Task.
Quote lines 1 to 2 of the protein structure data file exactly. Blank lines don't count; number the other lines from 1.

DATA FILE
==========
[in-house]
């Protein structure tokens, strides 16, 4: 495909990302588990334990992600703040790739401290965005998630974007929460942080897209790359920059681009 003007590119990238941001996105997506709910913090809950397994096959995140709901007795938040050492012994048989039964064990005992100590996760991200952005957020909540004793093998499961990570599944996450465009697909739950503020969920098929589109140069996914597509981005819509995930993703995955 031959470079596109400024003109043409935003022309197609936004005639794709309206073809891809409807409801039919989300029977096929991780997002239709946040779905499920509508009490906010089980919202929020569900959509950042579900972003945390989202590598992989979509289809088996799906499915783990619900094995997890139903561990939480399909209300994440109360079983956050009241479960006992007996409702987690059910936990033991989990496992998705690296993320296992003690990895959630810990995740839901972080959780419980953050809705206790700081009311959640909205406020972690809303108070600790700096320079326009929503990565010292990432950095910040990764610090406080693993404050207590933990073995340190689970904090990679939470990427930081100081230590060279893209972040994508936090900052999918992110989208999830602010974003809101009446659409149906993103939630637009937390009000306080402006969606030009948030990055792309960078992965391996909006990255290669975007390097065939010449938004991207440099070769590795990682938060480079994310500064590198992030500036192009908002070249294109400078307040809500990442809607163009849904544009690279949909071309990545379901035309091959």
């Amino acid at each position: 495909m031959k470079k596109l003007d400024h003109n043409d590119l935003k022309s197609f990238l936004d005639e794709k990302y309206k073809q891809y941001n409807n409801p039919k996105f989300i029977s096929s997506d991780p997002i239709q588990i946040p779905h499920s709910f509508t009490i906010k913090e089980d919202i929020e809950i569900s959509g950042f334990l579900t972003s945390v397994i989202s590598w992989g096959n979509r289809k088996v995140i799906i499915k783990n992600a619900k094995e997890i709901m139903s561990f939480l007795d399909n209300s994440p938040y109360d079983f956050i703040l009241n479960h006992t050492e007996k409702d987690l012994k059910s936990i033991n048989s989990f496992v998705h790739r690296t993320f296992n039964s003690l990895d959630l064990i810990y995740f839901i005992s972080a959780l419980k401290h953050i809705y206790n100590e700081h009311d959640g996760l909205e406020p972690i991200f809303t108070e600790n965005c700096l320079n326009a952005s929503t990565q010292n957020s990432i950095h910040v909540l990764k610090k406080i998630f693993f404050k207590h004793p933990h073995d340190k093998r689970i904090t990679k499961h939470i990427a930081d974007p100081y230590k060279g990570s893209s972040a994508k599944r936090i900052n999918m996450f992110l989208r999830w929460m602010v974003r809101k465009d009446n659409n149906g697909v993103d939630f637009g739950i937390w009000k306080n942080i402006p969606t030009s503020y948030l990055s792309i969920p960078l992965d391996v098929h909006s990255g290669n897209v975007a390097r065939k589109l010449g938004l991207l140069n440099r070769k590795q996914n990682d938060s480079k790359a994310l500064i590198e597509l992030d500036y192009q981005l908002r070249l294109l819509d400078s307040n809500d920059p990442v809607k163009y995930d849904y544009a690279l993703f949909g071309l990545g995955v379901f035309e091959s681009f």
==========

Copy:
[in-house]
């Protein structure tokens, strides 16, 4: 495909990302588990334990992600703040790739401290965005998630974007929460942080897209790359920059681009 003007590119990238941001996105997506709910913090809950397994096959995140709901007795938040050492012994048989039964064990005992100590996760991200952005957020909540004793093998499961990570599944996450465009697909739950503020969920098929589109140069996914597509981005819509995930993703995955 031959470079596109400024003109043409935003022309197609936004005639794709309206073809891809409807409801039919989300029977096929991780997002239709946040779905499920509508009490906010089980919202929020569900959509950042579900972003945390989202590598992989979509289809088996799906499915783990619900094995997890139903561990939480399909209300994440109360079983956050009241479960006992007996409702987690059910936990033991989990496992998705690296993320296992003690990895959630810990995740839901972080959780419980953050809705206790700081009311959640909205406020972690809303108070600790700096320079326009929503990565010292990432950095910040990764610090406080693993404050207590933990073995340190689970904090990679939470990427930081100081230590060279893209972040994508936090900052999918992110989208999830602010974003809101009446659409149906993103939630637009937390009000306080402006969606030009948030990055792309960078992965391996909006990255290669975007390097065939010449938004991207440099070769590795990682938060480079994310500064590198992030500036192009908002070249294109400078307040809500990442809607163009849904544009690279949909071309990545379901035309091959």